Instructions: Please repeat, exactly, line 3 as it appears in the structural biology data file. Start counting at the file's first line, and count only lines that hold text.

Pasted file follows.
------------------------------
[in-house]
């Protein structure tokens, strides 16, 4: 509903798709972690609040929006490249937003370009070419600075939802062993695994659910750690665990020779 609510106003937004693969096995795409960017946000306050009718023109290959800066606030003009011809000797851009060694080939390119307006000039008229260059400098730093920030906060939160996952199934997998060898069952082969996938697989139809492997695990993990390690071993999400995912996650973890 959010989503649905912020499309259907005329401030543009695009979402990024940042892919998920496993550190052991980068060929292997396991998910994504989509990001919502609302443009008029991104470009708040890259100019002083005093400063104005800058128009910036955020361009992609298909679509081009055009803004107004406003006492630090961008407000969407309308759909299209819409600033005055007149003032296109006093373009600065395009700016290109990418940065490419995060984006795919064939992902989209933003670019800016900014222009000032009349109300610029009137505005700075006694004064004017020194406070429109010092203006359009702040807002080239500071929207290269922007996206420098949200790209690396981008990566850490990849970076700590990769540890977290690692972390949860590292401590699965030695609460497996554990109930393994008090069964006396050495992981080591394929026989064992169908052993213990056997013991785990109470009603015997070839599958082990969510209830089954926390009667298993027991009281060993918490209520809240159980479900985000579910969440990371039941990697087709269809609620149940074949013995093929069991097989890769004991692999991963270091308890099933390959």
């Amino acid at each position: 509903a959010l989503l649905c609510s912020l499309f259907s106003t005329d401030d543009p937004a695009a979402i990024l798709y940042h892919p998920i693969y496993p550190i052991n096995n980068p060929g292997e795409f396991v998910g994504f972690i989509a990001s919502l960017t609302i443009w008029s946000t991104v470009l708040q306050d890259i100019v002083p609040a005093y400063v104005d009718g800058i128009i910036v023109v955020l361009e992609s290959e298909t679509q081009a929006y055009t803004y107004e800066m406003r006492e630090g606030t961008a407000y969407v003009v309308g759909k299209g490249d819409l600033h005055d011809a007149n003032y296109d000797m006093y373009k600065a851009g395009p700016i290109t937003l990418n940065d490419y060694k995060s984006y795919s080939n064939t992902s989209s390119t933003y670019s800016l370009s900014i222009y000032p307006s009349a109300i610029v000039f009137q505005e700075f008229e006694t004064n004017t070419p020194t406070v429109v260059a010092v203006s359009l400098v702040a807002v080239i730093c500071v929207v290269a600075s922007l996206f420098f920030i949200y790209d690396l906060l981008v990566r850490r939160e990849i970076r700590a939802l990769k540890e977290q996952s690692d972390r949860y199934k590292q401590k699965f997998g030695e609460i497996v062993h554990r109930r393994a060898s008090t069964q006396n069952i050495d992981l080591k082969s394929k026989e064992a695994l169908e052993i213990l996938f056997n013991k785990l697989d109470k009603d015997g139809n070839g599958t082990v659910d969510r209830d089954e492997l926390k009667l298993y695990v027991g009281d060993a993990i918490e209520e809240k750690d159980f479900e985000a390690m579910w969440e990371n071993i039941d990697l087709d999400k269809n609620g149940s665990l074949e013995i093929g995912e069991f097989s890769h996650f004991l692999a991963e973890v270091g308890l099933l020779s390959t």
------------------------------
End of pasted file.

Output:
């Amino acid at each position: 509903a959010l989503l649905c609510s912020l499309f259907s106003t005329d401030d543009p937004a695009a979402i990024l798709y940042h892919p998920i693969y496993p550190i052991n096995n980068p060929g292997e795409f396991v998910g994504f972690i989509a990001s919502l960017t609302i443009w008029s946000t991104v470009l708040q306050d890259i100019v002083p609040a005093y400063v104005d009718g800058i128009i910036v023109v955020l361009e992609s290959e298909t679509q081009a929006y055009t803004y107004e800066m406003r006492e630090g606030t961008a407000y969407v003009v309308g759909k299209g490249d819409l600033h005055d011809a007149n003032y296109d000797m006093y373009k600065a851009g395009p700016i290109t937003l990418n940065d490419y060694k995060s984006y795919s080939n064939t992902s989209s390119t933003y670019s800016l370009s900014i222009y000032p307006s009349a109300i610029v000039f009137q505005e700075f008229e006694t004064n004017t070419p020194t406070v429109v260059a010092v203006s359009l400098v702040a807002v080239i730093c500071v929207v290269a600075s922007l996206f420098f920030i949200y790209d690396l906060l981008v990566r850490r939160e990849i970076r700590a939802l990769k540890e977290q996952s690692d972390r949860y199934k590292q401590k699965f997998g030695e609460i497996v062993h554990r109930r393994a060898s008090t069964q006396n069952i050495d992981l080591k082969s394929k026989e064992a695994l169908e052993i213990l996938f056997n013991k785990l697989d109470k009603d015997g139809n070839g599958t082990v659910d969510r209830d089954e492997l926390k009667l298993y695990v027991g009281d060993a993990i918490e209520e809240k750690d159980f479900e985000a390690m579910w969440e990371n071993i039941d990697l087709d999400k269809n609620g149940s665990l074949e013995i093929g995912e069991f097989s890769h996650f004991l692999a991963e973890v270091g308890l099933l020779s390959t």